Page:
I'd be happy to do some research but the bit that actually annoys me is the time taken to actually conduct the leg work. Would the council actually volunteer a list of addresses of social units? How do we classify what a social unit is? What should we include and exclude in the research? These are important questions that need answering and unfortunately the 'journalist type' of person will always find a critism.

Happy to get together some time to do this though, fancy doing the leg work JPM? :o).

JPM said...

APP&P... I'd be happy to research that with you. The trouble is I'm following something else up at the moment, and need to put that to bed.

Last week I discovered, by accident, that my closest cousin had died - three months ago - and been cremated. The hospital never contacted my family, and I am trying to discover why.

To make matters worst they want a contribution to the cremation, and won't release his ashes. (Strange that.) And, you'll like this one, hospital authorities think that I am the one who is being 'difficult'

I'd certainly like to know if there's anyone out there who has had experience of this, and whether they (as doctors, hospital employees, cremation staff etc) have any personal knowledge of th 'ash cash' system. This is paid to doctors when they sign to have a body cremated. (I recall a boozy conversation I had with a surgeon many years back. She was feeling guilty because it was the Christmas bash and she had been told to convince three separate people they should have their loved ones cremated in order to get the 'ash cash' - towards the staff night out.) Could the authorites have done more to find my cousin's family and thereby avoide cremation? (He was a Roman Catholic. Cremation is now permitted, but frowned on by many.)

Not a local post (and rather personal I know), but one that may involve someone else in the future. Certainly I feel my cousin deserved more, to have his family alongside him when he died or was buried at least.

JPM said...

Headhunter... indeed I know the history to this one. (This is a long post, but I'll try to keep it as short as possible.)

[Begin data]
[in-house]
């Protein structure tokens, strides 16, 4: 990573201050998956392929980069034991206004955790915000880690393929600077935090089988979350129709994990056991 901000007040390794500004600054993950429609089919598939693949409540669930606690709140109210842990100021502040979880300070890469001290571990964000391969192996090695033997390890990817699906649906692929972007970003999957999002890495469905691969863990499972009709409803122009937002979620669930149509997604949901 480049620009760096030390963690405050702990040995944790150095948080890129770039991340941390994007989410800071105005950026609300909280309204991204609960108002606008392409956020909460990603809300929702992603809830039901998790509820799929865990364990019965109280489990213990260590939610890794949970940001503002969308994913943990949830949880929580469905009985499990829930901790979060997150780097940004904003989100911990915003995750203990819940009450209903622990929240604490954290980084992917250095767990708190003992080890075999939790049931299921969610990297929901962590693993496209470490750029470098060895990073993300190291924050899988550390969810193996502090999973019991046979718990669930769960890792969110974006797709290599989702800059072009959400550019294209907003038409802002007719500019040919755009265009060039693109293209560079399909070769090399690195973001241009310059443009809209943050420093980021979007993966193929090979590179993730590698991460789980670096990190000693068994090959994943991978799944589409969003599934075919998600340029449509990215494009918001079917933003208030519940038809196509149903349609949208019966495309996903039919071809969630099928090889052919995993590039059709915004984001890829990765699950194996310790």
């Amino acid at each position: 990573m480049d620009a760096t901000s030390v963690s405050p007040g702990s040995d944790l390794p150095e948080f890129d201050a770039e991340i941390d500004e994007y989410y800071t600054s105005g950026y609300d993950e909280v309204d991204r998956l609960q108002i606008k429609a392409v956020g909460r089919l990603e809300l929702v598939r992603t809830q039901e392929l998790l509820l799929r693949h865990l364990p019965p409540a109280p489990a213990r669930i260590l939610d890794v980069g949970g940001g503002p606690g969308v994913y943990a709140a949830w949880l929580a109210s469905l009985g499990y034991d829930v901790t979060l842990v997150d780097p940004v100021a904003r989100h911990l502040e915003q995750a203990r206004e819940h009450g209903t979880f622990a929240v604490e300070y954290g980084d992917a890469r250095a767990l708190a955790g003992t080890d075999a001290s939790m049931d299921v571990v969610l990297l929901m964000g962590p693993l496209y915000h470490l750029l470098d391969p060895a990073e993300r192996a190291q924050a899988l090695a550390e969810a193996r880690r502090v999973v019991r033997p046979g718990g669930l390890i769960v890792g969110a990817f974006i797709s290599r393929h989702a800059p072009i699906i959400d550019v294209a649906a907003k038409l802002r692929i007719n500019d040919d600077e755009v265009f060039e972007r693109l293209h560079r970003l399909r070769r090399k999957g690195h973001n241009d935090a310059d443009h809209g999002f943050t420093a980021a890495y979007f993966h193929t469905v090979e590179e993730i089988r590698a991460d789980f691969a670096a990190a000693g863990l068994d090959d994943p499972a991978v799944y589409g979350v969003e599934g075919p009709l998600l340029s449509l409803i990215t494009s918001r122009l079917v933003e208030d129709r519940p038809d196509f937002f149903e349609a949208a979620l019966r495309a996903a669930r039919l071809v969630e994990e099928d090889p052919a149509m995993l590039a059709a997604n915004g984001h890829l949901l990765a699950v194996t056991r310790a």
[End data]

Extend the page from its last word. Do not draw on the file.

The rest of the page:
A developer under the name of Dr Simon George approached two neighbours in Manor Avenue a while back stating that he wished to buy up gardens as he wanted to open a care home 'for patients with brain injuries due to traffic accidents'.

I contacted Dr George directly.

Following up on the information he gave, this is partly what I discovered (as he hung up when I probed deeper)...

It is repeatedly claimed that this is a 'council office'. Not true. A small point but it was only rented by the council and Dr George, a landlord, owns it. Allowing the building to be demolished, and a care home built will not result in any direct benefit to the Council, which is the intention when its presented so.

He provided exmples of where he had opened homes in the past.

On further investigation it was established that Dr George did not run these 'care homes', and that he was simply a landlord who got planning rights under change of use.

Many of the buildings owned by Dr George cater for patients who would 'otherwise be detained under the Mental Health Act' and many have 'challenging behaviour'. (This latter actually listed in his earlier applications, the former was buried.)

However, the blurb for each of these care homes assures families that patients can be free to access the community and are not locked in. It is the community that is locked out. Again, proximity to a school was an issue when challenign behaviour alone was considered. (None of which is a matter for Planning or the Inspector.)

Additionally, many residents felt that, due to the provision of several care homes and bail hostels in the immediate area, Brockley was top heavy.

The site chosen is not suitable either.

A service user with brain trauma following a traffic accident would need tranquility. And yet Dr George chose to by an office block at the entranceway to a light industrial site with heavy delivery vehicles, and a pub.

Parking will also be an issue, as will loss of office amenity (In the Local Development Plan). Several neighbours will be overshadowed by the proposed building.

Although Lewisham Planning refused this one, you are quite right to have concerns in relation to others allowed. Apparently a third of appeals are allowed by the Planning Inspectorate, and it is this that is costly for the Council. (However, that said, the council also has a track record of winning two thirds, and that can be costly for a developer chancing his arm.)

We have until the 21st March to make our opinions known

Tom said...

Details of the plans are here.

The building looks pretty rubbish from what I can tell from the plans. Pleasingly, this appears to be one of the criteria that one can use to object to the plans.

Tom said...
This comment has been removed by a blog administrator.
JPM said...

Planned Mental Health Unit at 1-3 Ashby Road...

Thanks to all those who submitted letters against this planning appeal. (Any slackers then your responses should be in today via email.)